26. 26. © 2010. All rights reserved. Cloud Computing and Security © Venkateswar Reddy Melachervu 2013. All rights reserved. Availability  Reliability and system design  To prevent Denial of Service Attacks - The attempts to block the availability of systems or services  System designs usually assume a statistical model to analyze expected patterns of use
  27. 27. © 2010. All rights reserved. Cloud Computing and Security © Venkateswar Reddy Melachervu 2013. All rights reserved.  Example 1: C vs. I+A  Disconnect computer from Internet to increase confidentiality  Availability suffers, integrity suffers due to lost updates  Example 2: I vs. C+A  Have extensive data checks by different people/systems to increase integrity  Confidentiality suffers as more people see data, availability suffers due to locks on data under verification) Need to Balance CIA Triad
  28. 28. © 2010. All rights reserved. Cloud Computing and Security © Venkateswar Reddy Melachervu 2013. All rights reserved. Scope of Cloud Security Cloud Data Center LAN/WAN/ Wifi/PLMN/ PAN LAN/WAN/ Wifi/PLMN/ PAN Cloud Eco-system C I A C
  29. 29. © 2010. All rights reserved. Cloud Computing and Security © Venkateswar Reddy Melachervu 2013. All rights reserved. Security Challenge Eco-system Physical Logical Environmental Operational Hardware Software HumansData Network
  30. 30. © 2010. All rights reserved. Cloud Computing and Security © Venkateswar Reddy Melachervu 2013. All rights reserved.  Vulnerability  A weakness in a security system  Threat  Circumstances that have a potential to cause harm  Exposure Points  External access points that can be taken advantage compromising security by most advanced attacker  Attack - materialization of a vulnerability/threat/compromised exposure point or combination)  Attack may be:  Successful a.k.a. an exploit - Resulting in a breach of security, a system penetration, etc.  Unsuccessful - When controls block a threat trying to exploit a vulnerability Vulnerabilities, Threats, and Exposure Points
  31. 31. © 2010. All rights reserved. Cloud Computing and Security © Venkateswar Reddy Melachervu 2013. All rights reserved.  Software Deletion  Easy to delete needed software by mistake  To prevent this: use configuration management software  Software Modification  Worms, Trojan Horses, Viruses, Logic Bombs, Trapdoors, Information Leaks ...  Software Theft  Unauthorized copying  via P2P, etc. Software Vulnerabilities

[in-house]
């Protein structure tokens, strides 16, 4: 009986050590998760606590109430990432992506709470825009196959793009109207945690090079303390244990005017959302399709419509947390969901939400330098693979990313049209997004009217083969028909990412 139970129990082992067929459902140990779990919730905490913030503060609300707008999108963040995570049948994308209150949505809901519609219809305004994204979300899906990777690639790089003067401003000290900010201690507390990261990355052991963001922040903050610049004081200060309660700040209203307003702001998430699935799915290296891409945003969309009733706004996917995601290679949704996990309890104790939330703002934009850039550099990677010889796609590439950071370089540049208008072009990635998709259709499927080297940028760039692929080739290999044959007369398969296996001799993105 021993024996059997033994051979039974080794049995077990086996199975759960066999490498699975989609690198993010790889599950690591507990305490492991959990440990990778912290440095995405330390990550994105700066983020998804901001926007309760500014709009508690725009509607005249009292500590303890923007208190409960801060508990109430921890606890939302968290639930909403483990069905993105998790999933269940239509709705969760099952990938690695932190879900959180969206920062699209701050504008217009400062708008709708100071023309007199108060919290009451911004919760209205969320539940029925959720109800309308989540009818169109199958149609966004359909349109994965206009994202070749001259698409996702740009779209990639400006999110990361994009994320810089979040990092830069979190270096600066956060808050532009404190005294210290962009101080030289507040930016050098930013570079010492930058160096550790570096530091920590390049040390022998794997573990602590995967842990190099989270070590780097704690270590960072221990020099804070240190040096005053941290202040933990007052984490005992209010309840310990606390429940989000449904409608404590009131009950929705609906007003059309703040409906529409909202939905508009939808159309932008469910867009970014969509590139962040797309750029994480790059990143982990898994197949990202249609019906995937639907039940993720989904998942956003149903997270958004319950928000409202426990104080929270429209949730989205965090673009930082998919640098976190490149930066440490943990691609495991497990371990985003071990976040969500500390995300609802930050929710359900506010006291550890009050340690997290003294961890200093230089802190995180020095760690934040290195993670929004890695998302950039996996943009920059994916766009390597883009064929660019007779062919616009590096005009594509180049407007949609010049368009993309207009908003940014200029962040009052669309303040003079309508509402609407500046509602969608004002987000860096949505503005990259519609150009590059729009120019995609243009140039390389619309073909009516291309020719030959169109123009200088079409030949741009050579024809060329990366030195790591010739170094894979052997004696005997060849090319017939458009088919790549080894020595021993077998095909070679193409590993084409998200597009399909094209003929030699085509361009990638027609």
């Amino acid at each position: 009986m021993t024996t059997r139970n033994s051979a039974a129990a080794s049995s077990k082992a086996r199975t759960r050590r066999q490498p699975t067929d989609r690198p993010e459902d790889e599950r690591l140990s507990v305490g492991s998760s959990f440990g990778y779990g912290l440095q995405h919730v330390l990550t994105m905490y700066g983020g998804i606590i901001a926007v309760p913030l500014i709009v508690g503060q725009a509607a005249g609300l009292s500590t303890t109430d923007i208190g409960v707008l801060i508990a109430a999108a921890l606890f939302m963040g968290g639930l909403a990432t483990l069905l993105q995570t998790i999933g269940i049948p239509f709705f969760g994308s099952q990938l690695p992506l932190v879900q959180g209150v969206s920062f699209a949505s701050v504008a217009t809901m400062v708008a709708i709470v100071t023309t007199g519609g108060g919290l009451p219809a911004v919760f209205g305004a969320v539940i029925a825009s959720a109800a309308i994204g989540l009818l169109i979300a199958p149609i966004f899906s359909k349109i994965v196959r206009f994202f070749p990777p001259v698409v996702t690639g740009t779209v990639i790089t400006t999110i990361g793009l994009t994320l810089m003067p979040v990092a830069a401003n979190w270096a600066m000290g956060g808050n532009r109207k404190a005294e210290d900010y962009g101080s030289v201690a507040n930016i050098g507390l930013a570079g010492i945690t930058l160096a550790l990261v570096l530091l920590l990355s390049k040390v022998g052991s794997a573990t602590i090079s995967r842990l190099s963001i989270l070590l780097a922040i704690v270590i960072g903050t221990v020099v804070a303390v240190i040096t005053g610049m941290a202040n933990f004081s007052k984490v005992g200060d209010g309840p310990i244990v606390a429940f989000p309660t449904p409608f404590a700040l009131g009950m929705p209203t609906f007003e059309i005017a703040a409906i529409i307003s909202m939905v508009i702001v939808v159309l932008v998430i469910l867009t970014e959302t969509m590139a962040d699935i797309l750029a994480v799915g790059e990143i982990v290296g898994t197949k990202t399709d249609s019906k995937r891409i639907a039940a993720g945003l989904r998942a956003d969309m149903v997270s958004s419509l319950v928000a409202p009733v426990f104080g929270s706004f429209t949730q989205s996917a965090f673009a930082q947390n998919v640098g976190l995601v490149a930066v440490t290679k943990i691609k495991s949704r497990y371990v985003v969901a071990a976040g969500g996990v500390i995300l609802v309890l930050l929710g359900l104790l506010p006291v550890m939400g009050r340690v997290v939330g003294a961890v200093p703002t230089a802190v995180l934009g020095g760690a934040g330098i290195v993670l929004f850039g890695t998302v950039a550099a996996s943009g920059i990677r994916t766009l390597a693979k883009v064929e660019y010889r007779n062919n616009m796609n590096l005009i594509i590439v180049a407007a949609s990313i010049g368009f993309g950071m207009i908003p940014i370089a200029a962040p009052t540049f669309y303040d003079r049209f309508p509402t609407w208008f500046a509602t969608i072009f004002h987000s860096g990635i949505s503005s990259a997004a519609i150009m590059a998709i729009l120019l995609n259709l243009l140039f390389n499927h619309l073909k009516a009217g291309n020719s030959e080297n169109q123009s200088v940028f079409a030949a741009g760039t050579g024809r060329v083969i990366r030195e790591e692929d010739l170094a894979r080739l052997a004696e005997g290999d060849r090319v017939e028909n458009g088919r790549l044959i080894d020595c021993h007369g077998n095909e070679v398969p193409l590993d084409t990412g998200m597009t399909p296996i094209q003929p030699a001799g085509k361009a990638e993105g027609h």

32. 32. © 2010. All rights reserved. Cloud Computing and Security © Venkateswar Reddy Melachervu 2013. All rights reserved.  Add or remove a hardware device  Ex: Snooping, wiretapping Ex: Modification, alteration of a system  Physical attacks on hardware  Accidental or voluntary  Theft / destruction  Damage the machine (spilled coffe, mice, real bugs)  Steal the machine Hardware Vulnerabilities
  33. 33. © 2010. All rights reserved. Cloud Computing and Security © Venkateswar Reddy Melachervu 2013. All rights reserved. Network/Web Vulnerabilities  Phishing  An evil website pretends to be a trusted website  Example:  You type, by mistake, “mibank.com” instead of “mybank.com”  mibank.com designs the site to look like mybank.com so the user types in their info as usual  BAD! Now an evil person has your info!  SQL Injection  Cross Site Scripting  Writing a complex Javascript program that steals data left by other sites that you have visited in same browsing session
  34. 34. © 2010. All rights reserved. Cloud Computing and Security © Venkateswar Reddy Melachervu 2013. All rights reserved. Kinds of Threats  Interception  An unauthorized party (human or not) gains access to an asset  Interruption  an asset becomes lost, unavailable, or unusable  Modification  an unauthorized party changes the state of an asset  Fabrication  an unauthorized party counterfeits an asset
  35. 35. © 2010. All rights reserved. Cloud Computing and Security © Venkateswar Reddy Melachervu 2013. All rights reserved.  Over the Internet  Over LAN  Locally  Offline  Theft  Deception Modes of Attacks
  36. 36. © 2010. All rights reserved. Cloud Computing and Security © Venkateswar Reddy Melachervu 2013. All rights reserved.  Not all hackers are evil wrongdoers trying to steal your info  Classification 1  Amateurs  Opportunistic attackers (use a password they found)  Script kiddies  Hackers - nonmalicious  In broad use beyond security community: also malicious  Crackers – malicious  Career criminals  State-supported spies and information warriors  Classification 2  Recreational hackers / Institutional hackers  Organized criminals / Industrial spies / Terrorists  National intelligence gatherers / Info warriors Types of Attackers